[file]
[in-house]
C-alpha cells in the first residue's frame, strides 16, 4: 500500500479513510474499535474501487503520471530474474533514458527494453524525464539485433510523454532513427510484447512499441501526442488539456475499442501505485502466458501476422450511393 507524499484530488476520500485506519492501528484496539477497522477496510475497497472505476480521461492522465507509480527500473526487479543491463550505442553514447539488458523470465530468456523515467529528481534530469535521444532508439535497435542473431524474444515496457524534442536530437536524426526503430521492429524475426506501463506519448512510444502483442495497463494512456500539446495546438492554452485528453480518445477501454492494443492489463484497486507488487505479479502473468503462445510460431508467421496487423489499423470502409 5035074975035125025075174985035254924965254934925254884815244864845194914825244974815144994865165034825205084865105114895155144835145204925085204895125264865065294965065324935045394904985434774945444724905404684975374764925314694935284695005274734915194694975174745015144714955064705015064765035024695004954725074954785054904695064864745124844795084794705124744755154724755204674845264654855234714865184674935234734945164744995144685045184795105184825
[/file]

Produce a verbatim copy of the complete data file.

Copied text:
[in-house]
C-alpha cells in the first residue's frame, strides 16, 4: 500500500479513510474499535474501487503520471530474474533514458527494453524525464539485433510523454532513427510484447512499441501526442488539456475499442501505485502466458501476422450511393 507524499484530488476520500485506519492501528484496539477497522477496510475497497472505476480521461492522465507509480527500473526487479543491463550505442553514447539488458523470465530468456523515467529528481534530469535521444532508439535497435542473431524474444515496457524534442536530437536524426526503430521492429524475426506501463506519448512510444502483442495497463494512456500539446495546438492554452485528453480518445477501454492494443492489463484497486507488487505479479502473468503462445510460431508467421496487423489499423470502409 5035074975035125025075174985035254924965254934925254884815244864845194914825244974815144994865165034825205084865105114895155144835145204925085204895125264865065294965065324935045394904985434774945444724905404684975374764925314694935284695005274734915194694975174745015144714955064705015064765035024695004954725074954785054904695064864745124844795084794705124744755154724755204674845264654855234714865184674935234734945164744995144685045184795105184825